42. A method of filtering a polymer melt for extrusion, the method comprising:
(a) providing a polymer melt spin pack assembly comprising a spinnerette head including a spinnerette, a filter housing, and an integral porous filter disposed within the filter housing,
the filter being formed of a fixed media, the media being formed to have substantially uniform pore structure and density and being substantially free from polymer binder decomposition products,
the filter having a side wall, an inlet end defining a plurality of inlet openings, and an outlet end defining a plurality of outlet openings,
the filter defining a plurality of blind inlet cavities extending into the filter from the inlet openings in the inlet end, and a plurality of blind outlet cavities extending into the filter from the outlet openings in the outlet end, each inlet and outlet cavity defining a fluid communication path and being closed at one end,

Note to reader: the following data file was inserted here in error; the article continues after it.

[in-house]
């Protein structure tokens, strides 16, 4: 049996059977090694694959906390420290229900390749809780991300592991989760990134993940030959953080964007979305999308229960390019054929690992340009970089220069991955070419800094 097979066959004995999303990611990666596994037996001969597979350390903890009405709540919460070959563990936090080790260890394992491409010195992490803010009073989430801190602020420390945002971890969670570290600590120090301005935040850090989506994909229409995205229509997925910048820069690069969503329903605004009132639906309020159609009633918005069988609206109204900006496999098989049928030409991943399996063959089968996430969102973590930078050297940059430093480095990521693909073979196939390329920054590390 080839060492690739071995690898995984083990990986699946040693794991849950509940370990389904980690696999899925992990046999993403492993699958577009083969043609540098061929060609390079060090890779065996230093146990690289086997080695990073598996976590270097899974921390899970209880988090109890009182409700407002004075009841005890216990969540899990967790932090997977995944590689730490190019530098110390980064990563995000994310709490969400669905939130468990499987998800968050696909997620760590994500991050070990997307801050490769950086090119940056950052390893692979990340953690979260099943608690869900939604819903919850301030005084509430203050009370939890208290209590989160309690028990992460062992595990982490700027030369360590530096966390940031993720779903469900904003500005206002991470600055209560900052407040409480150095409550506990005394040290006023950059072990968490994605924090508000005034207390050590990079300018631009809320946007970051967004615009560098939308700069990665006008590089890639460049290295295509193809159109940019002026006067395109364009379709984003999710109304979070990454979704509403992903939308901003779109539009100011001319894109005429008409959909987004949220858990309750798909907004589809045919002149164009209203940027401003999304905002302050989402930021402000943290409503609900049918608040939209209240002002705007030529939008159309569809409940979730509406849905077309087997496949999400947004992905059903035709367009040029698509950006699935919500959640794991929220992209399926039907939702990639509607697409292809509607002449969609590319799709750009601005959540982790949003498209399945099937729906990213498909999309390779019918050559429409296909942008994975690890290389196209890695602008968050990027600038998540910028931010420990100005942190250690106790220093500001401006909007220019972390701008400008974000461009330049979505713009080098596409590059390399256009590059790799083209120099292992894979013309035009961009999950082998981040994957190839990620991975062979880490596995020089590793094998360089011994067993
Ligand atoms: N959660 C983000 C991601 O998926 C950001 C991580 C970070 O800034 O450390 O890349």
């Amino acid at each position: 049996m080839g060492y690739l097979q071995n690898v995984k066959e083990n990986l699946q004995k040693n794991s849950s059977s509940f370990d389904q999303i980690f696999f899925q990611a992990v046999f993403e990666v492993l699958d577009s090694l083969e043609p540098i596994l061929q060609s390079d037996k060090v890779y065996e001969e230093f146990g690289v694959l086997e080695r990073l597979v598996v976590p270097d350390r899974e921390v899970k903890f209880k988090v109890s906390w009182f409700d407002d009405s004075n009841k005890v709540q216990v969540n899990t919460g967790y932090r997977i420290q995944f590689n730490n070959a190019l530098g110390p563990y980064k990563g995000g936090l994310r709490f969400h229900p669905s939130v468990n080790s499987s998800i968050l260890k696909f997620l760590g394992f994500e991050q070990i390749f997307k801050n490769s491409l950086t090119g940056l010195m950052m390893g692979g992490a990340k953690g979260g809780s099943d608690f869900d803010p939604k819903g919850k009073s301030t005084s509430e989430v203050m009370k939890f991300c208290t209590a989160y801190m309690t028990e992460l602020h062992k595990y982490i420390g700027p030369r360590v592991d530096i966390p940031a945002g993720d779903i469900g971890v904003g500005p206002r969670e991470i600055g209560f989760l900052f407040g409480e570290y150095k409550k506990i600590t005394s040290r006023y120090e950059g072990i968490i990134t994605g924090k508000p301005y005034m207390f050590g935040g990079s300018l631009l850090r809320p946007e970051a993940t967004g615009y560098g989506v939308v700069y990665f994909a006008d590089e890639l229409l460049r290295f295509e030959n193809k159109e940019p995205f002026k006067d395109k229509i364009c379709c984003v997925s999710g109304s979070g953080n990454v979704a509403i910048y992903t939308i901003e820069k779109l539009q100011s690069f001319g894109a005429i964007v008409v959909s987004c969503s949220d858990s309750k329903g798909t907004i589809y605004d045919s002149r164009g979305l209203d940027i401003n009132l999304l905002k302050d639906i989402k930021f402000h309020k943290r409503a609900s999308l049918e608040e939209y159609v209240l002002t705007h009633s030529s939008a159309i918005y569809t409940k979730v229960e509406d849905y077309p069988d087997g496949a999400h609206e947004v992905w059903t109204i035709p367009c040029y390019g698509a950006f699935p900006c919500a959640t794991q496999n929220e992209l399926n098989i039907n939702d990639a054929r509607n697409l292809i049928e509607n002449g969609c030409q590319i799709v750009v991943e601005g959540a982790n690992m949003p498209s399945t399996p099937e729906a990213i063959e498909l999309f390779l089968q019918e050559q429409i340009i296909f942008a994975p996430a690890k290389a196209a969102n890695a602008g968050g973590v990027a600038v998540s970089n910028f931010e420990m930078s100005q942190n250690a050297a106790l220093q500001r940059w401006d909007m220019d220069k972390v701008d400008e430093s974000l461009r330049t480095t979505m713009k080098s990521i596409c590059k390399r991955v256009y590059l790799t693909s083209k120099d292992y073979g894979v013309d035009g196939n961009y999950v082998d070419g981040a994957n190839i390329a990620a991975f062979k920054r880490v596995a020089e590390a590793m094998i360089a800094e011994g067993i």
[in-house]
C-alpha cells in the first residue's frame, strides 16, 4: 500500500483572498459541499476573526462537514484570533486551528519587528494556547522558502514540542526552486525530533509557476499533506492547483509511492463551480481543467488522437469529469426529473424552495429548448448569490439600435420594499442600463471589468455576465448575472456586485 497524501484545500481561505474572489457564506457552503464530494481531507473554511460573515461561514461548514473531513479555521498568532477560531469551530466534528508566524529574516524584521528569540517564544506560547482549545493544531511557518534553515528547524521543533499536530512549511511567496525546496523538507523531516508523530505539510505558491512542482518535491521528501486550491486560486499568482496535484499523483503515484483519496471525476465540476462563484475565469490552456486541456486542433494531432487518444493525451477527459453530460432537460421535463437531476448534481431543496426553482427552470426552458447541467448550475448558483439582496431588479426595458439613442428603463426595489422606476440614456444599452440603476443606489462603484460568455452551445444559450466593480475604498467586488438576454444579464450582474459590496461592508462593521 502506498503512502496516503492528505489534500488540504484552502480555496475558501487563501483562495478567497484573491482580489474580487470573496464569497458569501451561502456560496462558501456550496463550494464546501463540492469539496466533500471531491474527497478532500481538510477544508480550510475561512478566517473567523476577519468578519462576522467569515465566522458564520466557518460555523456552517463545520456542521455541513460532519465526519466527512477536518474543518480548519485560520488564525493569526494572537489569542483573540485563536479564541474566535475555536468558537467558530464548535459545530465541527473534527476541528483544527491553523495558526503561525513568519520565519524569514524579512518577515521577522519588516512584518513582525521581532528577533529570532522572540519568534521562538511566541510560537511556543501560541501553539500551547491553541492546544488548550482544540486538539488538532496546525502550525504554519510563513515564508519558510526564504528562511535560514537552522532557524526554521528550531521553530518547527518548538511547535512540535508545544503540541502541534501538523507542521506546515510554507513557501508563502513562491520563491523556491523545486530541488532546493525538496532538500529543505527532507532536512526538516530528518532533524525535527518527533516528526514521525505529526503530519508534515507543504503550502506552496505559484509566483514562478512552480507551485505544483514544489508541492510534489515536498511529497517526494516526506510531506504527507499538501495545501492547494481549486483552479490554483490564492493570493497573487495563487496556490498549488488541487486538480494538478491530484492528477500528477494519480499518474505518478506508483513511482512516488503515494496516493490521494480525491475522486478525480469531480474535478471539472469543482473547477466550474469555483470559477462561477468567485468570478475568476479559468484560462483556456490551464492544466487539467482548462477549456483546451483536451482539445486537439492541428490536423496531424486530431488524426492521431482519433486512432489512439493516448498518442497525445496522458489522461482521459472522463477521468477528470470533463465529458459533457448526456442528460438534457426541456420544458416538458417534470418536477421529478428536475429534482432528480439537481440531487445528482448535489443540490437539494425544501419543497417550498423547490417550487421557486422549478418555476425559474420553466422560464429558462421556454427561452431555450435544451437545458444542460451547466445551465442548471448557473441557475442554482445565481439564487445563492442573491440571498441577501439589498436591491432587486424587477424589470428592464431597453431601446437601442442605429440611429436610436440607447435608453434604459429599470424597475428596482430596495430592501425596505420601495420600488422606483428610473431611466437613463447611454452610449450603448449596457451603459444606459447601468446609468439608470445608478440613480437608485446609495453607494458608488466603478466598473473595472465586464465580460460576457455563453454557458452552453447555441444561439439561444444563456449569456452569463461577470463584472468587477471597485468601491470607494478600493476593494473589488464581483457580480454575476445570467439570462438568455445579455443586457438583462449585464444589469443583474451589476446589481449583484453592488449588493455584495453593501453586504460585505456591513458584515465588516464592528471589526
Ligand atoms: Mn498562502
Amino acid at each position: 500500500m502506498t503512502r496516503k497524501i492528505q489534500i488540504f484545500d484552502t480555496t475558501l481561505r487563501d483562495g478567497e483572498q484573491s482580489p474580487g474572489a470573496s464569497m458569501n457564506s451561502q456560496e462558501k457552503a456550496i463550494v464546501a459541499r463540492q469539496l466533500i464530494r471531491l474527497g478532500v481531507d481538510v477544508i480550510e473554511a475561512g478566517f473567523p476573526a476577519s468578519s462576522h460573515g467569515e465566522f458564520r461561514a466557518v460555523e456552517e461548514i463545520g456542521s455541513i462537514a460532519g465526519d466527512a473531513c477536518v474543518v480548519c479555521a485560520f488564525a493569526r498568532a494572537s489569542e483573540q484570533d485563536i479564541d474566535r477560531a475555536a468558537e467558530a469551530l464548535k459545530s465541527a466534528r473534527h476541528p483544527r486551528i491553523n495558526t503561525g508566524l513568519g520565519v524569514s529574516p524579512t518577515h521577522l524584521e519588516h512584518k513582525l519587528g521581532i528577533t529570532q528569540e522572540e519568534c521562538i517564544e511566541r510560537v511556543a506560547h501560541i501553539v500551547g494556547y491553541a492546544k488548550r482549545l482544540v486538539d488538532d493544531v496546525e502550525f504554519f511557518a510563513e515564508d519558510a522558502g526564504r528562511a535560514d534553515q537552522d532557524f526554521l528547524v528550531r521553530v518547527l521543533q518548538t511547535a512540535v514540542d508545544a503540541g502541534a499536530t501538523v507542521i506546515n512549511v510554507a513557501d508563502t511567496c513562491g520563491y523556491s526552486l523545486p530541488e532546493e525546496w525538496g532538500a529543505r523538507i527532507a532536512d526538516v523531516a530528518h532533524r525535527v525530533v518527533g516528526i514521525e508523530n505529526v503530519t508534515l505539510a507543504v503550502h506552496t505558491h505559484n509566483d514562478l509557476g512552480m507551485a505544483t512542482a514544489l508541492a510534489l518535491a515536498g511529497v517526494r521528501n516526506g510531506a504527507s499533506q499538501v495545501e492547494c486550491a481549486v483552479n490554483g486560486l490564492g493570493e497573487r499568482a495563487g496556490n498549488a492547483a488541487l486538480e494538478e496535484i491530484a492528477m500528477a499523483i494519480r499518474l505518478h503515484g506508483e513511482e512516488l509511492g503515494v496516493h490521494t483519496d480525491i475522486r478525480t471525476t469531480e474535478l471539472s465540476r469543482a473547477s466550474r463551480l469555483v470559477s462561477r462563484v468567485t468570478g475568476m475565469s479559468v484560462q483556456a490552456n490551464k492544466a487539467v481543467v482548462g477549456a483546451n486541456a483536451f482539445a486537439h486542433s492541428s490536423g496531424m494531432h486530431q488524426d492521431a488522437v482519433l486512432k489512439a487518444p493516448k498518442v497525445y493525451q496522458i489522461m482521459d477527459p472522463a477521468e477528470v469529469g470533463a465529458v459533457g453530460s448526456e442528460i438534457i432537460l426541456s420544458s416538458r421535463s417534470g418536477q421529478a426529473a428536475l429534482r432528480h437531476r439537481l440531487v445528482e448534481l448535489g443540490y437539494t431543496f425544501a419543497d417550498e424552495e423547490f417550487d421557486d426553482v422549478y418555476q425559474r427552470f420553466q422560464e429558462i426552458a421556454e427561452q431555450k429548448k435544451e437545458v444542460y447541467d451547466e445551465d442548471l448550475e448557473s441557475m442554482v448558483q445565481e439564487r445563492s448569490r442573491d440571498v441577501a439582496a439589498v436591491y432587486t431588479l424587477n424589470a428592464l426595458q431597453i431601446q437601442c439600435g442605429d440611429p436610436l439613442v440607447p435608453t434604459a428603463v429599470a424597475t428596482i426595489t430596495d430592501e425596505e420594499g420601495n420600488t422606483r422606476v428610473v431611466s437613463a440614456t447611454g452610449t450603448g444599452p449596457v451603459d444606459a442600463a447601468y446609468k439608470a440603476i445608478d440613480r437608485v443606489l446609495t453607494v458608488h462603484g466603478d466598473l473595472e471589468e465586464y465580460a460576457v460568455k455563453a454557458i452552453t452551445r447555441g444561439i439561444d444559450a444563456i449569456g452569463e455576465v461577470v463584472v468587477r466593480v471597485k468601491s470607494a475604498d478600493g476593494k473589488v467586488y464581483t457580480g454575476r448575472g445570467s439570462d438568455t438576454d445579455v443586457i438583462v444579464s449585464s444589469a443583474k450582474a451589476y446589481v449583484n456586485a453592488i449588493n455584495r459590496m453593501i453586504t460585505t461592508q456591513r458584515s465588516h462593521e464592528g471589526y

wherein the inlet and outlet cavities are arranged so that fluid entering an inlet cavity flows into the inlet cavity and through a wall defining the cavity into an adjacent outlet cavity;
(b) introducing a polymer melt into the filter through the inlet end and optionally the side wall of the filter;
(c) flowing the polymer melt through the inlet cavities, walls defining the cavities, and outlet cavities of the filter, whereby filtered polymer melt flows out of the outlet end of the filter; and
(d) extruding the filtered polymer melt through the spinnerette.
43. The method of claim 42, further comprising sealing the filter within the filter housing.
44. The method of claim 43, wherein the filter is sealed within the filter housing using an adapter ring.
45. The method of claim 43, wherein the filter is sealed within the filter housing by an interference fit.
46. The method of claim 42, wherein the filter is formed from compressed, sintered powder metal.